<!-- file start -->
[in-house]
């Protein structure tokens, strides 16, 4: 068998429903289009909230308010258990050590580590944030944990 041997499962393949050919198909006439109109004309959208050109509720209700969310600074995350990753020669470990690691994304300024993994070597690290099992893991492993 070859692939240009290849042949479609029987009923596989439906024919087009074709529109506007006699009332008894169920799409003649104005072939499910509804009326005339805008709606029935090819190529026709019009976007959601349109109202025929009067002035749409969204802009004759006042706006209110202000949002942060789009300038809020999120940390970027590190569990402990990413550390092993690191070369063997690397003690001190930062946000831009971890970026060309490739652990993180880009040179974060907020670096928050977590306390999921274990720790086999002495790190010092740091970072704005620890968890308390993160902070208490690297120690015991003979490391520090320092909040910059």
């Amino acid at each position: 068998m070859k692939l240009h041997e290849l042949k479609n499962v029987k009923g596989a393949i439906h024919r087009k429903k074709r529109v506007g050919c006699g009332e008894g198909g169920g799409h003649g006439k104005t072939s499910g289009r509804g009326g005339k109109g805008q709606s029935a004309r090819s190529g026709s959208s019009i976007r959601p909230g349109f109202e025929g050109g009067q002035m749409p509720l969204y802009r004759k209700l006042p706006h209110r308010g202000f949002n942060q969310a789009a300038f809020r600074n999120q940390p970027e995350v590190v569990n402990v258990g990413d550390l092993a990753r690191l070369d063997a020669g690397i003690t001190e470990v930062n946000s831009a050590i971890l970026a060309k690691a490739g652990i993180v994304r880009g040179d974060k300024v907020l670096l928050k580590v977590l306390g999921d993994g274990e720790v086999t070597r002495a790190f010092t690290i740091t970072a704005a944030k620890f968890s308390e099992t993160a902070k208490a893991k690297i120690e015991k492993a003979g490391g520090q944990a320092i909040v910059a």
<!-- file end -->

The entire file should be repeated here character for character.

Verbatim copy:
[in-house]
């Protein structure tokens, strides 16, 4: 068998429903289009909230308010258990050590580590944030944990 041997499962393949050919198909006439109109004309959208050109509720209700969310600074995350990753020669470990690691994304300024993994070597690290099992893991492993 070859692939240009290849042949479609029987009923596989439906024919087009074709529109506007006699009332008894169920799409003649104005072939499910509804009326005339805008709606029935090819190529026709019009976007959601349109109202025929009067002035749409969204802009004759006042706006209110202000949002942060789009300038809020999120940390970027590190569990402990990413550390092993690191070369063997690397003690001190930062946000831009971890970026060309490739652990993180880009040179974060907020670096928050977590306390999921274990720790086999002495790190010092740091970072704005620890968890308390993160902070208490690297120690015991003979490391520090320092909040910059």
């Amino acid at each position: 068998m070859k692939l240009h041997e290849l042949k479609n499962v029987k009923g596989a393949i439906h024919r087009k429903k074709r529109v506007g050919c006699g009332e008894g198909g169920g799409h003649g006439k104005t072939s499910g289009r509804g009326g005339k109109g805008q709606s029935a004309r090819s190529g026709s959208s019009i976007r959601p909230g349109f109202e025929g050109g009067q002035m749409p509720l969204y802009r004759k209700l006042p706006h209110r308010g202000f949002n942060q969310a789009a300038f809020r600074n999120q940390p970027e995350v590190v569990n402990v258990g990413d550390l092993a990753r690191l070369d063997a020669g690397i003690t001190e470990v930062n946000s831009a050590i971890l970026a060309k690691a490739g652990i993180v994304r880009g040179d974060k300024v907020l670096l928050k580590v977590l306390g999921d993994g274990e720790v086999t070597r002495a790190f010092t690290i740091t970072a704005a944030k620890f968890s308390e099992t993160a902070k208490a893991k690297i120690e015991k492993a003979g490391g520090q944990a320092i909040v910059a």